Galbi-tang

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Galbi-tang
Galbitang 갈비탕 beeniru.jpg
Alternative namesShort rib soup
TypeTang
Place of originKorea
Main ingredientsShort ribs
Korean name
Hangul갈비탕
Hanja--湯
Revised Romanizationgalbi-tang
McCune–Reischauerkalbi-t'ang
IPA[kal.bi.tʰaŋ]

Galbi-tang[1] (갈비탕) or short rib soup[1] is a variety of guk, or Korean soup, made primarily from beef short ribs along with stewing beef, radish, onions, and other ingredients. The short ribs, or "galbi" also refers to grilled short ribs in Korean barbecue while the suffix tang is another name for guk. Hence, the Korean name literally means "short ribs soup" and is also called garitang, or galitang. The clear and hearty soup is made by slowly simmering galbi in water for a long time[2] and is eaten as a meal.[3] It is similar to seolleongtang, a soup made from the bones of ox legs.[4][5]

Historical records on galbitang are found in records on table setting for Korean royal court banquets held in the 1890s. However, galbi was assumed to have been eaten since the end of the Goryeo Dynasty (918 – 1392).[4][5]

Galbitang has been a representative dish served at wedding receptions.[6]

Preparation[edit]

About five hours are needed to cook the whole dish. Slits are made in the top of the inner bones with a sharp knife before the ribs are cut to make the flesh separate easily from the prepared beef rib. The ribs are chopped into pieces of 5-6 cm in length, and a whole radish is inserted into a pot with water over a high heat at first. As time goes by, the heat is lowered to a medium temperature. Once the beef becomes soft after being simmered for about four to five hours, the radish is taken out of the pot. It is flatly sliced into a 3 cm length. The ribs are also taken out of the pot and seasoned with minced scallions, garlic, and pepper powder, sesame oil, a mixture of sesame and salt, and soy sauce. As the soup is chilled, fat floating on the surface is removed. The seasoned ribs and sliced radish are again put into the pot and are simmered one more time.[7]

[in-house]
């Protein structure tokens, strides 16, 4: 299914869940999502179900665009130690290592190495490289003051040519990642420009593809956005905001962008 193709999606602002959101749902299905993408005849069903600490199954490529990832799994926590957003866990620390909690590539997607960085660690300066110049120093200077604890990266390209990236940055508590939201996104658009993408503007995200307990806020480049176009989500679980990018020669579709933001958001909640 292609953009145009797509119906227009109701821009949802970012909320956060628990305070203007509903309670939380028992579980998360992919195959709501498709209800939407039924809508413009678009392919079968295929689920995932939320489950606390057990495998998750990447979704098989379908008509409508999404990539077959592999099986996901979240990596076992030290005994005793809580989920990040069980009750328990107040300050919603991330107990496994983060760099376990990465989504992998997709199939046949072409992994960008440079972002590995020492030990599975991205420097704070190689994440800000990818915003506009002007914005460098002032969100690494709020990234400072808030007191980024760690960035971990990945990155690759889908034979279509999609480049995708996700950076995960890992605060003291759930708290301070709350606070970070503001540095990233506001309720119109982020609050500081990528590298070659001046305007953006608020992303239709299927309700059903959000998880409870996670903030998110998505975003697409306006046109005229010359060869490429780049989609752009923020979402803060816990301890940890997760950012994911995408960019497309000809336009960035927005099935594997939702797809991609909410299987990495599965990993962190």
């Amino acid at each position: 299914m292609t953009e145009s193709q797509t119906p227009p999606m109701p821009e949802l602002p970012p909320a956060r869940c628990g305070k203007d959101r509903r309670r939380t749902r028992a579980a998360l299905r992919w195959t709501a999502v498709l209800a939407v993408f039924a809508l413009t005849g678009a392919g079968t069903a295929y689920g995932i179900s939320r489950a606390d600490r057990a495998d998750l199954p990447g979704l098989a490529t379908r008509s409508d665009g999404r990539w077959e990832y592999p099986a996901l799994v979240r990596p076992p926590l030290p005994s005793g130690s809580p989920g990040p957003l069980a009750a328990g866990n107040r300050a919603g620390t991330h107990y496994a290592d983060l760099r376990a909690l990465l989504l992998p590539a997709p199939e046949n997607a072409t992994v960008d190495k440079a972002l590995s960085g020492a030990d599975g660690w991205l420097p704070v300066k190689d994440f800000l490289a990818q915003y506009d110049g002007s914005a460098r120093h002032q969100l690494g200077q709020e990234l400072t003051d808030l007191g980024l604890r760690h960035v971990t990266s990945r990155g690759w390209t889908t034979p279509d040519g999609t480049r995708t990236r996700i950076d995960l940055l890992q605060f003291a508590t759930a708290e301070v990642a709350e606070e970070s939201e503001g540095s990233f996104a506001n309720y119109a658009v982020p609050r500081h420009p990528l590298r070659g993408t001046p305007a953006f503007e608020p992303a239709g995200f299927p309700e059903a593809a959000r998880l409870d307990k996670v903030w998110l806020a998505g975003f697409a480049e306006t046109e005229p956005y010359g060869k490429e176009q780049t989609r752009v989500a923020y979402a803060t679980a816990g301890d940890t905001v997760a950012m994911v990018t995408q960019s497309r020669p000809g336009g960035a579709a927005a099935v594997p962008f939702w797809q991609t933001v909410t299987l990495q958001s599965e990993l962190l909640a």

See also[edit]

References[edit]

  1. ^ a b (in Korean) "주요 한식명(200개) 로마자 표기 및 번역(영, 중, 일) 표준안" [Standardized Romanizations and Translations (English, Chinese, and Japanese) of (200) Major Korean Dishes] (PDF). National Institute of Korean Language. 2014-07-30. Retrieved 2017-02-15. Lay summary.
  2. ^ Wency Leung (March 5, 2009). "A taste of Korea". The Prague Post. Archived from the original on 2009-11-11.
  3. ^ "Galbi-tang (beef short rib soup)". KBS. Archived from the original on 2013-04-30. Retrieved 2009-03-18.
  4. ^ a b "Korean Food: Soups". lifeinkorea. Archived from the original on 2009-02-20.
  5. ^ a b 갈비탕 (in Korean). Nate / EncyKorea. Archived from the original on 2011-06-10.
  6. ^ "[서현의 우리문화 우리건축]예식장-일그러진 건물". 7 November 1999.
  7. ^ "갈비탕 galbi tang / Short Rib Soup" (in Korean). Doosan Encyclopedia.[permanent dead link]

External links[edit]